Big lock-and-dam bill passes without McCaskill's support
St. Louis, MO – A massive water projects bill that would send millions of dollars to Missouri cleared the Senate overwhelmingly on Thursday, but without support from the state's junior senator.
Democrat Claire McCaskill said she voted against the $23 billion measure because of the way extra pet projects, or earmarks, were slipped into the bill during negotiations between the House and Senate.
"This isn't about the projects, this is about the process," McCaskill said on the Senate floor before the vote.
McCaskill had previously supported the measure, which includes $1.95 billion to replace seven locks on the Mississippi and Illinois rivers with new chambers that are twice as long. An additional $1.7 billion would target ecosystem restoration along the rivers.
Sen. Kit Bond, R-Mo., a major architect of the locks and dams portion of the bill, said modernizing the chambers is crucial to Midwestern farmers.
"For my constituents, this means jobs, trade competitiveness, reliable and affordable energy, drinking water and protection from floods which ruin property and kill people," Bond said.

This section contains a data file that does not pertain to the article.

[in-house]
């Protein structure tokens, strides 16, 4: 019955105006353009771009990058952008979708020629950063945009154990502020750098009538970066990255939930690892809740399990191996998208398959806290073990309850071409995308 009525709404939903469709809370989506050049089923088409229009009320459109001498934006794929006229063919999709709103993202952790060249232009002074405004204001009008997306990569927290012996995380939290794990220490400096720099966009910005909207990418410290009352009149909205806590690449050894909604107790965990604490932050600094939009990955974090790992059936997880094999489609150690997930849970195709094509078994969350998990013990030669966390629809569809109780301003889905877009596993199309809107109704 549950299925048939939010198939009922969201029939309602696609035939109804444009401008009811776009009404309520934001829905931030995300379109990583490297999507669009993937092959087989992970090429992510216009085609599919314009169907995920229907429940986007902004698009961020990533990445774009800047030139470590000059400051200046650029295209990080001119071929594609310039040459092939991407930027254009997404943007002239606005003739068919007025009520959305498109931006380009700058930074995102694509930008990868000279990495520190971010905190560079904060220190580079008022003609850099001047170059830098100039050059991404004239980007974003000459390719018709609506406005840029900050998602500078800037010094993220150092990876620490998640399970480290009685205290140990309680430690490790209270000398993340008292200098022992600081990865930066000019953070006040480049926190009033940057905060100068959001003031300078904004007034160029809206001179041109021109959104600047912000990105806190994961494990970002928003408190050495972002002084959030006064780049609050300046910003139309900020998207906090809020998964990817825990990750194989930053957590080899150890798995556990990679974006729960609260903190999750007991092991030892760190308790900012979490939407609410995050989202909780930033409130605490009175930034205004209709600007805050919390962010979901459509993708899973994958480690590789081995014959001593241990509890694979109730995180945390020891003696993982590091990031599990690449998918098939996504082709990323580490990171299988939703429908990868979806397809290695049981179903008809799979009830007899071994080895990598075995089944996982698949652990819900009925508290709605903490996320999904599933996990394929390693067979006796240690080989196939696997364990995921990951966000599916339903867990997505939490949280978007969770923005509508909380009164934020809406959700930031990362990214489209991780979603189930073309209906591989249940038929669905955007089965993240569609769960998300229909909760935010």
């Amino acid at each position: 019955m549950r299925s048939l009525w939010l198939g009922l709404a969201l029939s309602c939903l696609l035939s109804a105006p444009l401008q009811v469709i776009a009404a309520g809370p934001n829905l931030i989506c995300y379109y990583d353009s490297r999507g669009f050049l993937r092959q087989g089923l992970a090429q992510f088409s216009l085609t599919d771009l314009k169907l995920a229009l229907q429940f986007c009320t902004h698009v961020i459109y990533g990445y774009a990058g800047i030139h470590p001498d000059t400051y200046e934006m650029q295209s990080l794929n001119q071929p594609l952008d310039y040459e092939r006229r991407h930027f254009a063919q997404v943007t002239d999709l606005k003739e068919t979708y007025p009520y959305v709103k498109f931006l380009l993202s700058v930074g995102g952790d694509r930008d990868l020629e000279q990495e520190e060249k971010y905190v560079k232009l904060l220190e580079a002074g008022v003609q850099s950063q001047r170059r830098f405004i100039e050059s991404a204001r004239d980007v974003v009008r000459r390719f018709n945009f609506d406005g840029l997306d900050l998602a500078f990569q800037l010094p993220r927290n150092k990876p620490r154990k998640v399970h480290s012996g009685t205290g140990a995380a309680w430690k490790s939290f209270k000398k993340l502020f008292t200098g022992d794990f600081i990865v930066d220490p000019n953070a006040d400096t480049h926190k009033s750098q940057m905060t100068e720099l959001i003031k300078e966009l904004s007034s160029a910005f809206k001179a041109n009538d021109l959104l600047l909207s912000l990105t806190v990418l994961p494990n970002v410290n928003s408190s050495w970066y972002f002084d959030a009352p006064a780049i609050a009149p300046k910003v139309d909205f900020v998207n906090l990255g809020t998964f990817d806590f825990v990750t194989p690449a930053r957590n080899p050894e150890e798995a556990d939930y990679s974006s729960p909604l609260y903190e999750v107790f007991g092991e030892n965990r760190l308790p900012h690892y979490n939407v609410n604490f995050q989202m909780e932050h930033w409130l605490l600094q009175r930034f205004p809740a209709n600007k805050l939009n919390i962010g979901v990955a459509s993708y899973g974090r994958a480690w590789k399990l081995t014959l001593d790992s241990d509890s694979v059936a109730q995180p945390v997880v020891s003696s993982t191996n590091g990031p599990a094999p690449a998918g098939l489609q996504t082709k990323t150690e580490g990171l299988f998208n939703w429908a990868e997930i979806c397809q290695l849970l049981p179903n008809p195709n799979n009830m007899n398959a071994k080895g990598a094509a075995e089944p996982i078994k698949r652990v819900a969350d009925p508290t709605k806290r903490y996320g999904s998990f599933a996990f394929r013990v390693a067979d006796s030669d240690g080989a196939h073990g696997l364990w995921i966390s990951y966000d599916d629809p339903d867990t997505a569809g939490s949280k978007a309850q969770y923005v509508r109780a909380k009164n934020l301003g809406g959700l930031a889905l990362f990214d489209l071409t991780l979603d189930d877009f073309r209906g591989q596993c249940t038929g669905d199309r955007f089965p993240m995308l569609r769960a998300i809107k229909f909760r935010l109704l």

The bill passed easily on an 81-12 vote, despite a veto threat from the White House. But the House and Senate have enough votes to override a presidential veto.
McCaskill conceded that her vote was painful because she supports most of the projects in the bill, particularly the upgrade to locks along the rivers. She voted for the bill earlier this year, when its estimated cost was about $14 billion.
But when the bill emerged from a House-Senate conference committee, its cost had ballooned by $9 billion. That including more than $800 million in about 20 last-minute special projects that were not in the separate bills passed originally.
McCaskill said she opposes earmarks that lawmakers include behind closed doors without publicizing them in advance or holding them to a separate vote.
"We need to stop the bad habit of ever putting projects in a conference report without the full affirmation and public airing that the House and Senate deliberations provide."
For more than a decade, farmers and barge operators have backed the lock upgrade plan as a way to speed the transport of grain shipments to Southern ports.
The entire project would take about 20 years to complete, creating thousands of new jobs in Missouri and Illinois.
Bond estimated that the locks project would create 48 million "man hours" of construction work.
Some taxpayer groups have called the locks upgrade wasteful, saying decreased barge traffic over the last decade doesn't justify billions to replace locks that are still functioning.
But Paul Rohde, a vice president for Waterways Council Inc., a lobbying group for shippers, port authorities and other river interests, said the bill "improves the usage of the most environmentally friendly, economically efficient mode of moving commodities."